Intellectual property can be a crucial business tool, however, not everyone thinks hard enough about protecting their big ideas. In 2001, plumber Brad McCarthy got stuck on a remote beach in Cape York in north Queensland and spent about six hours getting his car out with a hand winch. He knew there should be an improved way. In response, he invented Inventhelp Tv Commercials, a light-weight vehicle-recovery device for bogged off-roaders.
After designing the super-tough nylon product, he attended a Queensland Government business seminar, in which the advisers stressed getting patent protection before his idea was publicised. “Among the first things we did was talk to a patent attorney to view how you could protect the thought,” says McCarthy, who launched Maxtrax in 2005. It really is now sold in about 30 countries worldwide. McCarthy has patents in key markets like Australia, Europe and also the US, as well as the business also offers a trademark on the distinctive original “safety orange” hue it uses of its moulded product. Unlike McCarthy, however, many inventors and businesses with recommended cruel their chances of success from the first day.
Their big mistake? Ignoring patents or any other intellectual property protection before they spruik their idea to investors, the public or even friends. It can be a costly error. Bradley Postma, principal at patent and trademark attorney firm Cullens, says small and medium enterprises (SMEs), specifically, often neglect safeguarding their IP or think it will likely be too costly. “The vast majority of protectable IP goes unprotected,” he says.
Europe can be quite a particular trap for exporters because, unlike a few other major markets, it does not have a grace period permitting public disclosure of your invention without affecting the validity of Inventhelp Caveman Commercial. That opens the way for an idea or product to be copied. “In Australia and the United States that can be done something about it, provided you’re within a one-year window – in Europe you can’t, it’s far too late,” Postma says. “In that case, businesses have shot themselves in the foot; they’ve forfeited their rights and everyone can copy [their idea].” Postma observes that business owners often think their idea is simply too simple to warrant a patent. “However, if it’s successful and straightforward, it will likely be copied and you need to get advice.”
Unitary patents on way – Margot Fröhlinger is principal director of unitary patent, European and international legal affairs at the Munich-based European Patent Office (EPO), which oversees about 160,000 patent applications a year. She recently completed a road trip warning Australian companies that poor patent and IP safeguards could derail their European market opportunities. Companies need to innovate – and protect their inventions. “You require the protection of the IP and, in particular, patent protection to acquire an excellent return on your own investment,” she says.
Many international businesses have baulked at exporting to Europe due to complex patent processes across multiple jurisdictions that may end in potentially high costs and marginal protection. However, the EPO is promoting a new unitary patent system that promises to become a game changer. This will make it possible to get protection in approximately 26 participating European Union member states using the submission of a single request for the EPO.
A November 2017 EPO study, Patents, Trade and FDI inside the European Union, suggests better harmonisation of Europe’s patent system has got the potential to increase trade and foreign direct investment in high-tech sectors, delivering annual gains of €14.6 billion ($A22.8 billion) in trade and €1.8 billion (A$2.81 billion) in foreign direct investment.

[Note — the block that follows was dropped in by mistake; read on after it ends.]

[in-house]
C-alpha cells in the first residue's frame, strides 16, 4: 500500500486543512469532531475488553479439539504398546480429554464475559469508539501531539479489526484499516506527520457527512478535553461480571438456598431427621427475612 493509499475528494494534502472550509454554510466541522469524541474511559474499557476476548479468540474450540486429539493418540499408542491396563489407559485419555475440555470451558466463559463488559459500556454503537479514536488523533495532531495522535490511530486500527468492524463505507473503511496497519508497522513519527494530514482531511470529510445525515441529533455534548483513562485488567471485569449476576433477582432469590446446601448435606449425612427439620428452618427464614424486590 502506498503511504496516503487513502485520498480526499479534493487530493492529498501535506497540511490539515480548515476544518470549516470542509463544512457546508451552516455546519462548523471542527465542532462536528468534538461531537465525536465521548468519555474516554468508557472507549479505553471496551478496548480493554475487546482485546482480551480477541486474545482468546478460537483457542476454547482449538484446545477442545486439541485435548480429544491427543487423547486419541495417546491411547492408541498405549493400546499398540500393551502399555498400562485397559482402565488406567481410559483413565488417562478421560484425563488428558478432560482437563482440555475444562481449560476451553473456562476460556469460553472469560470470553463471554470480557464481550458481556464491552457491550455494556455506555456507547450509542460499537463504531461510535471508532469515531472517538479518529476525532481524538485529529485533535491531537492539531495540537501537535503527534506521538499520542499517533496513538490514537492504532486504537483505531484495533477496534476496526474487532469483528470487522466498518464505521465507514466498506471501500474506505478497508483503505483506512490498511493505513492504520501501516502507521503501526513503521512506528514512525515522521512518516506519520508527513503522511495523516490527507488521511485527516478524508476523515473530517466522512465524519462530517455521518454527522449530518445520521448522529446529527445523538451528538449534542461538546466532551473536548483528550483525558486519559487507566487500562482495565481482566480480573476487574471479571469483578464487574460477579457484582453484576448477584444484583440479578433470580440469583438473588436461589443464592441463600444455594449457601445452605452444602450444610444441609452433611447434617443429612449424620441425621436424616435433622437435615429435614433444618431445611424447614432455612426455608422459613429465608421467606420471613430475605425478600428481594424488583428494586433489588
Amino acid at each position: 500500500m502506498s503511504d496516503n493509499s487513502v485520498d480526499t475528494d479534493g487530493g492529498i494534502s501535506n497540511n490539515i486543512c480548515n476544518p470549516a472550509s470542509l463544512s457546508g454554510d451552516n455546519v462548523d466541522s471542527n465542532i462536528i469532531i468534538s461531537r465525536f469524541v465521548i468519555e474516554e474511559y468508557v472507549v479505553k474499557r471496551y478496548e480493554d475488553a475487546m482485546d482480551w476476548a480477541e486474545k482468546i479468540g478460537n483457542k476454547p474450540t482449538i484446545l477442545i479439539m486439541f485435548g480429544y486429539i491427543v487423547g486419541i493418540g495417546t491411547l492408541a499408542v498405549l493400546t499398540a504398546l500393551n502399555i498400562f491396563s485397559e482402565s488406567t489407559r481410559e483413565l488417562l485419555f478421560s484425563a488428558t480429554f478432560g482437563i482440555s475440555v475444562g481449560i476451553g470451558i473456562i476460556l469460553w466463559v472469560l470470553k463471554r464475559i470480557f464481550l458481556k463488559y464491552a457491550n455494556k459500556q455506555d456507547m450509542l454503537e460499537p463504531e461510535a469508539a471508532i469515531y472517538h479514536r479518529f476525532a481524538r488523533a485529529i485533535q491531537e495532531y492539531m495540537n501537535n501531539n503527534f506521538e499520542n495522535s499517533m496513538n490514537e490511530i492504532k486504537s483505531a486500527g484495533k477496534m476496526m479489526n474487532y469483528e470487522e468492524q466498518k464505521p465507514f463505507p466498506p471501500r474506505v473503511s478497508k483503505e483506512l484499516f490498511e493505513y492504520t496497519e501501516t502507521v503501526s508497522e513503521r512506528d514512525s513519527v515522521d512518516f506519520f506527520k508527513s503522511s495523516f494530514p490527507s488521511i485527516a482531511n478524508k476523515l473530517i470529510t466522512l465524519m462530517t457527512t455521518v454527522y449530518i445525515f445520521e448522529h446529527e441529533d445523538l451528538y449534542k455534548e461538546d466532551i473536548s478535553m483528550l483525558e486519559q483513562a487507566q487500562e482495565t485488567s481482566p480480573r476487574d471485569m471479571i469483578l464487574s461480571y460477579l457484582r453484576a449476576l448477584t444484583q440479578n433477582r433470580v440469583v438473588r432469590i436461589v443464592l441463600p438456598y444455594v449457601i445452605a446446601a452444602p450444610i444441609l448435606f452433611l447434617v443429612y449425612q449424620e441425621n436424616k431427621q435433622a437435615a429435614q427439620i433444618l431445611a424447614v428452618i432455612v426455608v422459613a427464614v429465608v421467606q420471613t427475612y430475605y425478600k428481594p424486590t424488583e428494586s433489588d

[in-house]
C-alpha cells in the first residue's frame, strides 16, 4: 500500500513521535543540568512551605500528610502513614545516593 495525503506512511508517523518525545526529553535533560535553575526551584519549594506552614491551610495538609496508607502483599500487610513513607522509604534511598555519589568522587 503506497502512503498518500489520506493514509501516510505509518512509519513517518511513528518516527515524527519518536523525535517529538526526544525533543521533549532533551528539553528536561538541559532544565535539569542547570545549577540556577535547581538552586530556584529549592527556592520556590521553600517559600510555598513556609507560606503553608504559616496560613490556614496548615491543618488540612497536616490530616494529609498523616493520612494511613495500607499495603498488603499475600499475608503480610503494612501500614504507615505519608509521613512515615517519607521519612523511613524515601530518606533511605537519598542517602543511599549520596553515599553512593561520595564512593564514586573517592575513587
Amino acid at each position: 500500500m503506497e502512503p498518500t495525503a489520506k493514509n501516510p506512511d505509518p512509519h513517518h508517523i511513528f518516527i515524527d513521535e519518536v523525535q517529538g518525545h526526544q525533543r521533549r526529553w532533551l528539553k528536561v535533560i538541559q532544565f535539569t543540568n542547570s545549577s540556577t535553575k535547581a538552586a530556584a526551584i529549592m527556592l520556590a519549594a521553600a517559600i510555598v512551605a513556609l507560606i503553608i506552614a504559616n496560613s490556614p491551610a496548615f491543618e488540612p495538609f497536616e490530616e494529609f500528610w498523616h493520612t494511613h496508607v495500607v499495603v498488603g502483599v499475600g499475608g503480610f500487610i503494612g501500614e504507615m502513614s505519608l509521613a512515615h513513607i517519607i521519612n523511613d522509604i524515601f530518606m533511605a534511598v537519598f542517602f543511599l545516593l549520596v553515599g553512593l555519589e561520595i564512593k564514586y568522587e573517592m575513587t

Fröhlinger believes Australian businesses across all sectors have chances to expand to the European market, which boasts more than 500 million people, high gross domestic product and powerful consumer demand. “It’s extremely important for Australian businesses to comprehend that you will find a big change ahead in Europe. I’m not talking just about patents,” Fröhlinger says. “It’s essential to have an integrated IP portfolio considering patents and trademarks and (covering) design. Should they don’t have (IP) people in-house they ought to make an effort to get strategic business advice.”
The price of intangible assets – This call to action for Australian businesses may come as the worldwide Innovation Index 2017 reports on countries’ IP receipts being a portion of total trade. Essentially, the measure indicates the way a country is performing on the IP front. While Australia scores well with regards to inputs into research and development, the united states (5.1 per cent), Japan (4.7 per cent) and Finland (2.9 %) easily outperform Australia (.3 per cent) on IP royalties.
Your message? As a general rule, Australian companies usually are not good at converting research into value and treat IP almost as an administrative function. The exceptions are health tech leaders, like medical device company Cochlear and sleep-disorder business ResMed, which understand the value of intangible assets like brand and data use, vyltsm build their businesses around it.
In a knowledge-based economy, IP has turned into a crucial business tool and governing it has stopped being only a matter of organising trademarks and patents. Intangible assets are rapidly increasingly important than tangible assets and require appropriate consideration.
Overview of Australia’s top listed companies, released by Glasshouse Advisory in September 2017, endorses such a sentiment. It reveals that 38 percent from the companies’ value (regarding a$550 billion) is not included on the balance sheets; this indicates that Inventhelp Success are operating without insights in to a significant proportion from the corporate asset base.